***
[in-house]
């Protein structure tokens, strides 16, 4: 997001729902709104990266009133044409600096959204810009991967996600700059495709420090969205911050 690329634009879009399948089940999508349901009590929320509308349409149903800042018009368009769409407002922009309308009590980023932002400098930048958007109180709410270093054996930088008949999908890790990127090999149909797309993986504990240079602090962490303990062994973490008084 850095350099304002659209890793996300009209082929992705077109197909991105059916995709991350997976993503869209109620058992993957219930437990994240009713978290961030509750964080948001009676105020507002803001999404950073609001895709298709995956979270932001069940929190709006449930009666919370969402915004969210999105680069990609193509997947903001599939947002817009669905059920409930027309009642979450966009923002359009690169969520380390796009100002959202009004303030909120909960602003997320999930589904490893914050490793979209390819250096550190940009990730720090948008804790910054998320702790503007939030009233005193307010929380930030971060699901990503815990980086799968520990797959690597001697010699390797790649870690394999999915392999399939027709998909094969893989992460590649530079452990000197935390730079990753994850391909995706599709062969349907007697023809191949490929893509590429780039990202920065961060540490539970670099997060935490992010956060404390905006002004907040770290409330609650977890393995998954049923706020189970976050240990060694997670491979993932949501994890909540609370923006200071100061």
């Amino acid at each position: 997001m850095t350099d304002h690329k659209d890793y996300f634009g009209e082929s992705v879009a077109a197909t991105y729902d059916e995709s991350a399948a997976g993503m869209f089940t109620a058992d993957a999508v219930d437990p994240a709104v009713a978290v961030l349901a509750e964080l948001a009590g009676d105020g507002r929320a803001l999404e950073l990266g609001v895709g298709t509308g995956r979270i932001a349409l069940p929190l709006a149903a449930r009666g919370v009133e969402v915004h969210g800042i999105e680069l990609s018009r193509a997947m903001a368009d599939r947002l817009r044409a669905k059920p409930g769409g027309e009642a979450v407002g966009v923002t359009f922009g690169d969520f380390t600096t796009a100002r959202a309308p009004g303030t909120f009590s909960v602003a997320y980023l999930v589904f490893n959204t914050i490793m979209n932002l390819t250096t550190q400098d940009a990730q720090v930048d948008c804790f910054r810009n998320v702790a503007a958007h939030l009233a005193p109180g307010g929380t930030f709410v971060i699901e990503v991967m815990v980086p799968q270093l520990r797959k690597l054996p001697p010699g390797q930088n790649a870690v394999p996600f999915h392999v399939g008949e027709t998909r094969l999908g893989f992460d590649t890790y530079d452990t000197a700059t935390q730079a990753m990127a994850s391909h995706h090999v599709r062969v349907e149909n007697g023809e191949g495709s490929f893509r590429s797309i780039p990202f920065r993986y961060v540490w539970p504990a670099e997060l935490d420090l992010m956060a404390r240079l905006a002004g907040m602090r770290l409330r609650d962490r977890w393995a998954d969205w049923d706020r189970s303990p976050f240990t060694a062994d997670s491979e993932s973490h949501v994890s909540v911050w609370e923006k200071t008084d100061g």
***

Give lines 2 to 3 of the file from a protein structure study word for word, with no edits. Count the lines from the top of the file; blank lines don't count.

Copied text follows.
């Protein structure tokens, strides 16, 4: 997001729902709104990266009133044409600096959204810009991967996600700059495709420090969205911050 690329634009879009399948089940999508349901009590929320509308349409149903800042018009368009769409407002922009309308009590980023932002400098930048958007109180709410270093054996930088008949999908890790990127090999149909797309993986504990240079602090962490303990062994973490008084 850095350099304002659209890793996300009209082929992705077109197909991105059916995709991350997976993503869209109620058992993957219930437990994240009713978290961030509750964080948001009676105020507002803001999404950073609001895709298709995956979270932001069940929190709006449930009666919370969402915004969210999105680069990609193509997947903001599939947002817009669905059920409930027309009642979450966009923002359009690169969520380390796009100002959202009004303030909120909960602003997320999930589904490893914050490793979209390819250096550190940009990730720090948008804790910054998320702790503007939030009233005193307010929380930030971060699901990503815990980086799968520990797959690597001697010699390797790649870690394999999915392999399939027709998909094969893989992460590649530079452990000197935390730079990753994850391909995706599709062969349907007697023809191949490929893509590429780039990202920065961060540490539970670099997060935490992010956060404390905006002004907040770290409330609650977890393995998954049923706020189970976050240990060694997670491979993932949501994890909540609370923006200071100061």
């Amino acid at each position: 997001m850095t350099d304002h690329k659209d890793y996300f634009g009209e082929s992705v879009a077109a197909t991105y729902d059916e995709s991350a399948a997976g993503m869209f089940t109620a058992d993957a999508v219930d437990p994240a709104v009713a978290v961030l349901a509750e964080l948001a009590g009676d105020g507002r929320a803001l999404e950073l990266g609001v895709g298709t509308g995956r979270i932001a349409l069940p929190l709006a149903a449930r009666g919370v009133e969402v915004h969210g800042i999105e680069l990609s018009r193509a997947m903001a368009d599939r947002l817009r044409a669905k059920p409930g769409g027309e009642a979450v407002g966009v923002t359009f922009g690169d969520f380390t600096t796009a100002r959202a309308p009004g303030t909120f009590s909960v602003a997320y980023l999930v589904f490893n959204t914050i490793m979209n932002l390819t250096t550190q400098d940009a990730q720090v930048d948008c804790f910054r810009n998320v702790a503007a958007h939030l009233a005193p109180g307010g929380t930030f709410v971060i699901e990503v991967m815990v980086p799968q270093l520990r797959k690597l054996p001697p010699g390797q930088n790649a870690v394999p996600f999915h392999v399939g008949e027709t998909r094969l999908g893989f992460d590649t890790y530079d452990t000197a700059t935390q730079a990753m990127a994850s391909h995706h090999v599709r062969v349907e149909n007697g023809e191949g495709s490929f893509r590429s797309i780039p990202f920065r993986y961060v540490w539970p504990a670099e997060l935490d420090l992010m956060a404390r240079l905006a002004g907040m602090r770290l409330r609650d962490r977890w393995a998954d969205w049923d706020r189970s303990p976050f240990t060694a062994d997670s491979e993932s973490h949501v994890s909540v911050w609370e923006k200071t008084d100061g």